|Place of origin||Indonesia|
|Region or state||South Sulawesi|
|Main ingredients||Water buffalo and cow milk|
|Country of origin||Indonesia|
|Source of milk||Water buffalo and cow milk|
Dangke is a type of cheese produced in South Sulawesi, Indonesia, especially in Enrekang, Baraka, Anggeraja, and Alla districts. Dangke is processed by boiling fresh buffalo milk with sliced papaya leaves, stems, or unripe papaya fruits. Dangke is typically soaked in a brine solution overnight before being wrapped with banana leaves for masking the bitter taste caused by the addition of papaya leaves.
Dangke is made by heating pure milk until it boils, caution must be exercised during the boiling process because of the risk of overflow. To get milk fiber (dangke), when the milk is boiling, add a little papaya sap in the approximate ratio of two drops per liter of milk. Do not overdo it because it can make it bitter and the lumps of milk fiber cannot thicken. Papaya sap is useful for separating milk fiber (protein) from water. The milk fiber which is already in the form of lumps is then filtered, drained of water, and then put in a mold made of coconut shell slices. To get a taste, you can add salt when you boil it.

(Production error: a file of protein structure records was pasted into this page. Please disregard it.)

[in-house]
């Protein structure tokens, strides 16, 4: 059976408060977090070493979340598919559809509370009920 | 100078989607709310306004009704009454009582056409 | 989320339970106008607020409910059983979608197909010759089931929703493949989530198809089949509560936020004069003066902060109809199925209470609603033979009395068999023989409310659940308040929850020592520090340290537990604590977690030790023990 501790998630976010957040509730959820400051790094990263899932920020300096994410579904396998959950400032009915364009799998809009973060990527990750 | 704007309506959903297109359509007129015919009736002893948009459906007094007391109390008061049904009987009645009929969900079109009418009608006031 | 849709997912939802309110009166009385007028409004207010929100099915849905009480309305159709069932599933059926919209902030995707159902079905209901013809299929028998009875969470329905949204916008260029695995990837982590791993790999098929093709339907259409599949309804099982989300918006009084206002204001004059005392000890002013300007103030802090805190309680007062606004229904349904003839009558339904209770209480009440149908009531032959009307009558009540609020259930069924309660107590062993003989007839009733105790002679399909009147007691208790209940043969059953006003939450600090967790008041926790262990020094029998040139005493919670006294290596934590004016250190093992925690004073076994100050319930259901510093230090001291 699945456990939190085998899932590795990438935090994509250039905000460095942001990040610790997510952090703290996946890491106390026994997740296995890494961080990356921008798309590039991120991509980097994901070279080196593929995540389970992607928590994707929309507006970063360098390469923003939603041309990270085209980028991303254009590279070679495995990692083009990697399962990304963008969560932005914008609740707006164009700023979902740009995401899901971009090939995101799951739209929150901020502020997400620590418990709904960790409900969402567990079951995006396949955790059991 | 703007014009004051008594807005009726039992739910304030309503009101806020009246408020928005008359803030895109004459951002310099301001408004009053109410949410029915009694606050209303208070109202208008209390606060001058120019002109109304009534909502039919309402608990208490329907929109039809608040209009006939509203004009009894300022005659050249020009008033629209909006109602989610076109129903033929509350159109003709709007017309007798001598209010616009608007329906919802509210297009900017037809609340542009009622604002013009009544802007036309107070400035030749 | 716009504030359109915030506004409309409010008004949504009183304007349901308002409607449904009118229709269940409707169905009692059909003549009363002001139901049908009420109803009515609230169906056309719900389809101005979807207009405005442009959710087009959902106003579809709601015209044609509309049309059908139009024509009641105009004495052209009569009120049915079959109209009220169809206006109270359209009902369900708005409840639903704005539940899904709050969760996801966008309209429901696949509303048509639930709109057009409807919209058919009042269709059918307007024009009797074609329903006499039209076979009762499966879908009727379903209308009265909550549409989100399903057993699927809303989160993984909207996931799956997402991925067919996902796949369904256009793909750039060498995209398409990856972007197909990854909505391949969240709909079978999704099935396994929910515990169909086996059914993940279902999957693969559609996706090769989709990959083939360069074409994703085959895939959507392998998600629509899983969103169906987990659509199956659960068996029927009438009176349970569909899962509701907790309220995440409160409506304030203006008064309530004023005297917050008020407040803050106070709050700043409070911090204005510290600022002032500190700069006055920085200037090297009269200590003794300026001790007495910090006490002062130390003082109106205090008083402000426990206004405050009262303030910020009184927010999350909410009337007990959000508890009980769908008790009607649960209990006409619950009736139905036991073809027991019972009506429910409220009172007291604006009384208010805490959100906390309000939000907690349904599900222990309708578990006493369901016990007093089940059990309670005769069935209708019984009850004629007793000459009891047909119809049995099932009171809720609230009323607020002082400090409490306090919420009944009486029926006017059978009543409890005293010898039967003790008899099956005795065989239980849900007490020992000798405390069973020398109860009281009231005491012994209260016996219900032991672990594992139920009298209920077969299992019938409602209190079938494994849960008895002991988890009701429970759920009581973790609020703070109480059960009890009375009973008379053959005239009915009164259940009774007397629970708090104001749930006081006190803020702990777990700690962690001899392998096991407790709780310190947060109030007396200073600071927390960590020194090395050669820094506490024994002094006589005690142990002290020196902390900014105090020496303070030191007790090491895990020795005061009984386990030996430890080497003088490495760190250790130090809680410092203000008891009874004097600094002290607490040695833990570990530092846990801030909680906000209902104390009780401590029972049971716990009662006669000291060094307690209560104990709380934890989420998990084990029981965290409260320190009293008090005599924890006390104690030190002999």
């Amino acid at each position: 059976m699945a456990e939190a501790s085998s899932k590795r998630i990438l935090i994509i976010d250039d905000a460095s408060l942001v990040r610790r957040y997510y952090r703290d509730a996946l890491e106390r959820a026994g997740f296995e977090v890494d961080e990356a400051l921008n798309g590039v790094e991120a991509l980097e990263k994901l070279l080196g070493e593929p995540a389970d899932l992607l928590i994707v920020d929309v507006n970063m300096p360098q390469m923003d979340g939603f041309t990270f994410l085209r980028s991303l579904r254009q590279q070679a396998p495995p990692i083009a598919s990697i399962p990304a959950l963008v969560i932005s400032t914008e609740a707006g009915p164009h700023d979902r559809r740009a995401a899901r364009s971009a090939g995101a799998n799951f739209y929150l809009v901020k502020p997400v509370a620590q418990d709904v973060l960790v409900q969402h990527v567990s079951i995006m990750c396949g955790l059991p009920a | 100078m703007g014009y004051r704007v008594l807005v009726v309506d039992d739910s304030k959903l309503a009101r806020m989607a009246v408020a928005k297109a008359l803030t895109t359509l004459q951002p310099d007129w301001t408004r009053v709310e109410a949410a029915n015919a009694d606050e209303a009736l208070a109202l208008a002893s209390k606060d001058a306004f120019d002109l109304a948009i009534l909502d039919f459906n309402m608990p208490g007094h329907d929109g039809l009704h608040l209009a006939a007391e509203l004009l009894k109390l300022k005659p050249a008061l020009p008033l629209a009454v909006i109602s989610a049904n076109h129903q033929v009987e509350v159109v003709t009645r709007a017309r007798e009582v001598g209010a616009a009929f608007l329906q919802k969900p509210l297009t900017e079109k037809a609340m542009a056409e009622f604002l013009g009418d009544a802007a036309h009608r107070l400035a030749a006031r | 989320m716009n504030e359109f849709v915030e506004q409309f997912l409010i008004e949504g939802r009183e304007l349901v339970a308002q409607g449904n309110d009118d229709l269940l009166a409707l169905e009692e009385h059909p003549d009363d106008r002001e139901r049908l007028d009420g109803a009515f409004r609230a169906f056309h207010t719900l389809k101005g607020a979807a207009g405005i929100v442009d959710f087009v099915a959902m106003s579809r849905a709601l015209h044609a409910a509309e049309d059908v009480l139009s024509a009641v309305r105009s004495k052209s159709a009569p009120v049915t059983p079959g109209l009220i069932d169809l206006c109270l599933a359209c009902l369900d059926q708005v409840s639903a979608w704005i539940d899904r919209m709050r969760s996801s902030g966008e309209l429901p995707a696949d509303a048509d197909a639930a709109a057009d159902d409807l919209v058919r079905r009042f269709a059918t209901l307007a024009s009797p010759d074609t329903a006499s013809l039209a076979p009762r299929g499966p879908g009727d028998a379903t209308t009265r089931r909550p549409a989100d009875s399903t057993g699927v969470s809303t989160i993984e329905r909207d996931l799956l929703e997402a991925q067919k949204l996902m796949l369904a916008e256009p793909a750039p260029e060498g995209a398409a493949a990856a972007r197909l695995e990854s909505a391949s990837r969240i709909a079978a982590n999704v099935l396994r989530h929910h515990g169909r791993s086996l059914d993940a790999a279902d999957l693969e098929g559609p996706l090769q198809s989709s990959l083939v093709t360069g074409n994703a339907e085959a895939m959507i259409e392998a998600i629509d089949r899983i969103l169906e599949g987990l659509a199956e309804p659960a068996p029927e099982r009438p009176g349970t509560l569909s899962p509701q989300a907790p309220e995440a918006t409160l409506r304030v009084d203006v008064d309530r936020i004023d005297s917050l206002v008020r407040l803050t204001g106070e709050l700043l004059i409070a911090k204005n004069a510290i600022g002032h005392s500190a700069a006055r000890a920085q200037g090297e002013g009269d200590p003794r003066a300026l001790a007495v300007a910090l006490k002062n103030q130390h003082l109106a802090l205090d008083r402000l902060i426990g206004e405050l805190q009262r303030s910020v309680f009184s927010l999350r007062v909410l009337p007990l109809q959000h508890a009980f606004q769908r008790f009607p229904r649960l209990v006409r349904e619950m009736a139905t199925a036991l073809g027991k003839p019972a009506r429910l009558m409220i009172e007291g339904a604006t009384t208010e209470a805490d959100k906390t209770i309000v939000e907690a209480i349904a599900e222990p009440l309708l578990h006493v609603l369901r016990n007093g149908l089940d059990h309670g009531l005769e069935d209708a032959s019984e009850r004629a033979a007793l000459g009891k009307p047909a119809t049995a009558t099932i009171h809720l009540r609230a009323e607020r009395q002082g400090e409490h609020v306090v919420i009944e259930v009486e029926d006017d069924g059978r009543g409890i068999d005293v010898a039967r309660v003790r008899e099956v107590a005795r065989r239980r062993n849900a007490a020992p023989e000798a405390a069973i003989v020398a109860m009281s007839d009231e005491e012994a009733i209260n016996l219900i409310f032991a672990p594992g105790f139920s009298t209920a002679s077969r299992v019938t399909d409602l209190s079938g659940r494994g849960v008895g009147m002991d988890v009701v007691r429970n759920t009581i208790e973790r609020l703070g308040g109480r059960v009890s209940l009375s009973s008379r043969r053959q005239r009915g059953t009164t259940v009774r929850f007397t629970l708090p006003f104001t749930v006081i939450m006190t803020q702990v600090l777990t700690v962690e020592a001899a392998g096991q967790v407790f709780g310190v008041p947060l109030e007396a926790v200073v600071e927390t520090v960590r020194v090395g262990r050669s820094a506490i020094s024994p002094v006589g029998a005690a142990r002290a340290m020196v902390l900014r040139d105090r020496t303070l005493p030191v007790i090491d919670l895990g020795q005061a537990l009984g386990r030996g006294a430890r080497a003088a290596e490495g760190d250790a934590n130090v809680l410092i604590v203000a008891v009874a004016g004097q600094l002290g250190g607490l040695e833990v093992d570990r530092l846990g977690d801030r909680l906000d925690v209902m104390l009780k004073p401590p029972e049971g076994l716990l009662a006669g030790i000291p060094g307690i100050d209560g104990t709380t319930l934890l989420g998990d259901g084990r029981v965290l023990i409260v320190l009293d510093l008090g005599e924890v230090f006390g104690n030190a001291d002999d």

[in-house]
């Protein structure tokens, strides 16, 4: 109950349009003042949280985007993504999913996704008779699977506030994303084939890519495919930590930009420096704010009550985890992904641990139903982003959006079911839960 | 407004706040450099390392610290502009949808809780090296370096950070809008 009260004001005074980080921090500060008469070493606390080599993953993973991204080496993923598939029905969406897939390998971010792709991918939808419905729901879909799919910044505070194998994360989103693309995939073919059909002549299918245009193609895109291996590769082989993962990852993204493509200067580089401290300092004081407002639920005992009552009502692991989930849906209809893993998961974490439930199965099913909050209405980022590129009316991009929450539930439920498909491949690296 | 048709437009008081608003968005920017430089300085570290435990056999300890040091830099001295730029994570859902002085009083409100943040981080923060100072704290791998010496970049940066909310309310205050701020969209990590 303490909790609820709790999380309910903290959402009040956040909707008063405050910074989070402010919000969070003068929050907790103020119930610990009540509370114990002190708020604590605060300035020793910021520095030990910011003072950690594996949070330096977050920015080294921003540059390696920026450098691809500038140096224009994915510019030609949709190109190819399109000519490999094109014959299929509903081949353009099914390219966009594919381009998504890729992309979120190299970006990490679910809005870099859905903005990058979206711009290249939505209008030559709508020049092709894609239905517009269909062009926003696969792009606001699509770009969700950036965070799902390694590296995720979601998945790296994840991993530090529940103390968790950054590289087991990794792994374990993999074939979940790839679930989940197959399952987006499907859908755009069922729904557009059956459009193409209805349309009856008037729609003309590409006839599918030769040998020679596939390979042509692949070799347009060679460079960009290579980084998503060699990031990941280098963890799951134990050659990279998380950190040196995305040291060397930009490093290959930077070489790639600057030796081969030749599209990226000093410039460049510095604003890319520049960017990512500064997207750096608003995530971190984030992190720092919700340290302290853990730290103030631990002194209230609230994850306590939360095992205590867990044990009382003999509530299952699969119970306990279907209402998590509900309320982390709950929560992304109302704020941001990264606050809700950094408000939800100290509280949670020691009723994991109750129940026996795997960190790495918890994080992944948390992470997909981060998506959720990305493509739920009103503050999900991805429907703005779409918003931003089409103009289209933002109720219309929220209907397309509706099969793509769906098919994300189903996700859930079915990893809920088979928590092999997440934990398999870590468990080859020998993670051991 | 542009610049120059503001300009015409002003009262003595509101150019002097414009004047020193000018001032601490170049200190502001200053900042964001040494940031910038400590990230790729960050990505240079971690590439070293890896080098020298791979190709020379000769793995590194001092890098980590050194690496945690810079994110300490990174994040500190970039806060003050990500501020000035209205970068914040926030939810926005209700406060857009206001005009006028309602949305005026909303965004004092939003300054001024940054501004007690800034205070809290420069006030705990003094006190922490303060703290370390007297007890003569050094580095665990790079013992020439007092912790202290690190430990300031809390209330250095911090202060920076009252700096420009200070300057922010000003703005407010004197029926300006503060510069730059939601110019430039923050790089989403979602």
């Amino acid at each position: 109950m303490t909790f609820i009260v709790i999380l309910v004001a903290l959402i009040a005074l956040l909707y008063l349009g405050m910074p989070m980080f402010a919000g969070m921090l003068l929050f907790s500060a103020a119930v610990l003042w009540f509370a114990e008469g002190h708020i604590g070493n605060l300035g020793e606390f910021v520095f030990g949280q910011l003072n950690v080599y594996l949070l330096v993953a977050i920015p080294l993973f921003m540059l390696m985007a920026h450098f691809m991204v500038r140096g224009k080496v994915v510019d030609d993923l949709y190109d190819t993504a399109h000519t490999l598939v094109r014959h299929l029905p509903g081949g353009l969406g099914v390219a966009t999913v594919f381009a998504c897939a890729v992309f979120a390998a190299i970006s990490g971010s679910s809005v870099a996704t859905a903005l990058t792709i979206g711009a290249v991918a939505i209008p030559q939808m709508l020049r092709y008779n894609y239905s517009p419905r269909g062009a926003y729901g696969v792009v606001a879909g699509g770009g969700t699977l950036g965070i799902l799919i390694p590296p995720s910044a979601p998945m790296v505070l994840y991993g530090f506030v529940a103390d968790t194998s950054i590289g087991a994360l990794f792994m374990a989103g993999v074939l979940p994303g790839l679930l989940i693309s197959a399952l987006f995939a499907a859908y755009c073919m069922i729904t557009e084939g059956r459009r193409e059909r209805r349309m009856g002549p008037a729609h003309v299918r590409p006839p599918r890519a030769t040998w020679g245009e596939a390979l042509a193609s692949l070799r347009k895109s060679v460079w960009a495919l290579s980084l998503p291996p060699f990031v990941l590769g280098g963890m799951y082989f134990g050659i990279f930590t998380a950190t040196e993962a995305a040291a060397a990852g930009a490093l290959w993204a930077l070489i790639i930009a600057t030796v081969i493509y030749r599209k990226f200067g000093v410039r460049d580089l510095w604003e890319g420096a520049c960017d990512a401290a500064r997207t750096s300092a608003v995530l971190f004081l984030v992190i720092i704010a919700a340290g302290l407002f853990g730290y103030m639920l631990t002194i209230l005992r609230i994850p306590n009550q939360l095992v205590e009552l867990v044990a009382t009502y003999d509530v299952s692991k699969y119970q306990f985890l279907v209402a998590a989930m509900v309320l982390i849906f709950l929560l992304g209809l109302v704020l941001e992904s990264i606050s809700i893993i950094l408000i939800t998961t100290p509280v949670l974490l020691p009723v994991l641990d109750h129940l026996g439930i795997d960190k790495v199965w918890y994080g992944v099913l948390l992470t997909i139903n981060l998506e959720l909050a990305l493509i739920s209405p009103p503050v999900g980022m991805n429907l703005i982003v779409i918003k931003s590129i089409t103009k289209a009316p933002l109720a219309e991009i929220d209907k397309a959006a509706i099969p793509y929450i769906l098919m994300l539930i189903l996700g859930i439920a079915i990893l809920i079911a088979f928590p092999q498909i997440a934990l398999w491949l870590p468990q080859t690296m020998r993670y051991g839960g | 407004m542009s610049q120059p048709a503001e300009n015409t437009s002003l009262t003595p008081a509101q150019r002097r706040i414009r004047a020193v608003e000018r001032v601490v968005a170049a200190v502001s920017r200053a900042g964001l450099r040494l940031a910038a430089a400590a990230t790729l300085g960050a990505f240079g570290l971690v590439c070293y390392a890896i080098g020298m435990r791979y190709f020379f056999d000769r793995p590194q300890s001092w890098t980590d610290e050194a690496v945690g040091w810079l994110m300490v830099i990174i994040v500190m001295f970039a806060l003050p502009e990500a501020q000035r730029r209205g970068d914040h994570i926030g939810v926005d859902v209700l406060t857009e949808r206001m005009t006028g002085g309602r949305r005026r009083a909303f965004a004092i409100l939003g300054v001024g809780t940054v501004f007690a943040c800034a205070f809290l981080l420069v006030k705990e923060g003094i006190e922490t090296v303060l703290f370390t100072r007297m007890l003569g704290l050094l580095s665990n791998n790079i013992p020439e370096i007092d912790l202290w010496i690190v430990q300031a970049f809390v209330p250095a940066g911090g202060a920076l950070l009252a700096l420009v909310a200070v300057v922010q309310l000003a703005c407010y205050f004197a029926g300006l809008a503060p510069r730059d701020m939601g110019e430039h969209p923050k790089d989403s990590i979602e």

Dangke can be served directly as a high-protein side dish or processed into other food variations such as grilled dangke, stir-fried dangke, dangke crackers and others.
Dangke is similar to Dadiah in West Sumatra, but whereas Dangke is made by heating milk with papaya thus producing a solid when cooled, Dadiah is made by fermenting milk and has a soft texture.
Other Indonesian cheeses:
- Surono, Ingrid S. (2015). Traditional Indonesian dairy foods (PDF). Asia Pacific Journal of Clinical Nutrition. p. 26. Retrieved April 25, 2018.